Dismay over new Argentina abortion protocol

Pro-life advocates attend a rally outside the Basilica of Our Lady of Lujan in Buenos Aires, Argentina, on International Women's Day, March 8. Photo: CNS/Reuters
Pro-life advocates attend a rally outside the Basilica of Our Lady of Lujan in Buenos Aires, Argentina, on International Women's Day, March 8. Photo: CNS/Reuters

MEXICO CITY (CNS): The Argentine Bishops’ Conference together with pro-life groups expressed dismay with the pending approval of a new protocol on accessing abortion.

In a statement on July 27, the bishops backed an earlier declaration from Mario Cardinal Poli of Buenos Aires and his auxiliaries, which “expressed their particular worry for the extension without limits for the performance of an abortion and the absence of the institutional right to conscientious objection.”

On July 16, the local Buenos Aires legislature overwhelmingly approved a national health ministry protocol known as Legal Interruption of Pregnancy, which outlines the rules for accessing legal abortions in certain circumstances—such as pregnancy resulting from rape or reasons related to health—permitted by an earlier court ruling.

The protocol—which is not a law, but offers guidance—was updated in December, shortly after Argentina’s president, Alberto Fernandez, took office, and must be approved on the provincial level to take effect in that province.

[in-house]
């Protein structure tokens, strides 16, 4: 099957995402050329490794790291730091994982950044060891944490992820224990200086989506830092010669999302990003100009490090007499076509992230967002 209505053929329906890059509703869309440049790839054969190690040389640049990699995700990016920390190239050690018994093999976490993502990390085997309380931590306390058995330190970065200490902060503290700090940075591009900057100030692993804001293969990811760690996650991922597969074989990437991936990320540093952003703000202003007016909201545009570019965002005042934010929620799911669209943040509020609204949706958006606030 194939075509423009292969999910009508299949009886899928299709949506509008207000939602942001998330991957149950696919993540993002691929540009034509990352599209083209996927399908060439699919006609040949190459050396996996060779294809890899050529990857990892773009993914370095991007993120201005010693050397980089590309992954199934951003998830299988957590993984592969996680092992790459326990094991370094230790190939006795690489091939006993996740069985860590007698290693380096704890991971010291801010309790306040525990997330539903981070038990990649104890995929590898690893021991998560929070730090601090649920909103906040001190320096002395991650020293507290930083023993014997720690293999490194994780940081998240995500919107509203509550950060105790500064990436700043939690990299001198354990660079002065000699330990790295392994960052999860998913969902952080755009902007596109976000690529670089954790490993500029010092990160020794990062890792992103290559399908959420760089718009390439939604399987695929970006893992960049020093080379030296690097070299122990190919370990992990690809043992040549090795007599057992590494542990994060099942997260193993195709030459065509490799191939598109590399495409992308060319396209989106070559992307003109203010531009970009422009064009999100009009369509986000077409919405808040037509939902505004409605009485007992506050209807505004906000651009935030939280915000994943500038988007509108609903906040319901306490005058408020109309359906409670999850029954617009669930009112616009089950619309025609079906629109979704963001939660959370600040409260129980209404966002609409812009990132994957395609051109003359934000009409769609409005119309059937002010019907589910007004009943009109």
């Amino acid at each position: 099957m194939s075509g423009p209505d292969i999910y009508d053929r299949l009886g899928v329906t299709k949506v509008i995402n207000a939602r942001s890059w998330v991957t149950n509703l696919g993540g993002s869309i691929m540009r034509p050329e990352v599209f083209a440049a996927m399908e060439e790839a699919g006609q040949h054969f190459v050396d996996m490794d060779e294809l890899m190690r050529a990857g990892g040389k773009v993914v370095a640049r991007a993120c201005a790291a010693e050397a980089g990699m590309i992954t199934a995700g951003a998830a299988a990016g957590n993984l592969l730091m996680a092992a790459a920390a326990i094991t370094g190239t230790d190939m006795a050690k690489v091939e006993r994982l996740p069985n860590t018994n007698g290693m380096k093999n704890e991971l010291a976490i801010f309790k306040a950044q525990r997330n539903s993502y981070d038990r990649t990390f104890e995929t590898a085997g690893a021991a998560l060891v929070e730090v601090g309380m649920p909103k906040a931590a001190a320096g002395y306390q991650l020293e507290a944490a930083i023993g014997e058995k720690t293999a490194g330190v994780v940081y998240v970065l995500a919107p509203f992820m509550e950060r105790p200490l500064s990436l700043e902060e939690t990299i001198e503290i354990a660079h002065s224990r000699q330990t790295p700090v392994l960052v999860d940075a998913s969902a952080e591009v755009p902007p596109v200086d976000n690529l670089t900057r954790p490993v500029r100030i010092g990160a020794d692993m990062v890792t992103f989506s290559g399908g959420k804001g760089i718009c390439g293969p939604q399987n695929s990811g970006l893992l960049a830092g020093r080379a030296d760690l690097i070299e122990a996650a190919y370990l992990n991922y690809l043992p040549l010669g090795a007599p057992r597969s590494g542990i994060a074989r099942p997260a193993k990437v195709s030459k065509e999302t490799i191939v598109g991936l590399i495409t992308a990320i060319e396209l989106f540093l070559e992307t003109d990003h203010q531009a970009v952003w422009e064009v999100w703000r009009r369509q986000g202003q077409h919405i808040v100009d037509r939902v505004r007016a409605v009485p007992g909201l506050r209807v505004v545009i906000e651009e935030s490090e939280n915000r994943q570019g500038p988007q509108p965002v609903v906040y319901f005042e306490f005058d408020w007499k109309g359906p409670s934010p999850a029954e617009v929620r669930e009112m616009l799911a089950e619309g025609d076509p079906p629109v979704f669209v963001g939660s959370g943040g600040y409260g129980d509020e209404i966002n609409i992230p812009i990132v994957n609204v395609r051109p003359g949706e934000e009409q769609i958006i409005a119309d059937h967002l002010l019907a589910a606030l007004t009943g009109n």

Fernandez promised in early March to introduce an abortion decriminalisation bill, but postponed that plan due to the Covid-19 coronavirus (SARS-CoV-2) pandemic. He has since reiterated his plans to introduce a bill after the pandemic ends.

A national poll in February by the Universidad de San Andres found Argentinians split on the protocol, but in favour of allowing abortion in situations of rape.

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With the protocol’s approval in Buenos Aires, pro-life groups called on the mayor, Horacio Rodriguez Larreta, to veto it, although it passed the 60-seat legislature with 49 votes in favour.

The protocol allows women to seek an abortion in cases of sexual assault without filing a criminal complaint. Instead, it only requires a sworn statement. It also says that for girls over the age of 13, “her will must be considered,” something opponents say allows decisions to be made without the permission of a parent or guardian.

Pro-life groups also objected to limits on conscientious objectors. Mariano De Vedia, a lawyer and newspaper editor, observed that the protocol allows conscientious objection, “but on the condition the patient’s care is not delayed and … the patient (is referred) to a professional who is willing to carry out the procedure.”

Cardinal Poli questioned the timing of the introduction of the protocol, saying on July 16, “It pains and hurts us that in the middle of a lethal contagion, in which so many health workers and essential workers expose themselves and risk their lives to save others, legislators saw the opportunity to advance a law that is certainly not ‘honouring life’.”

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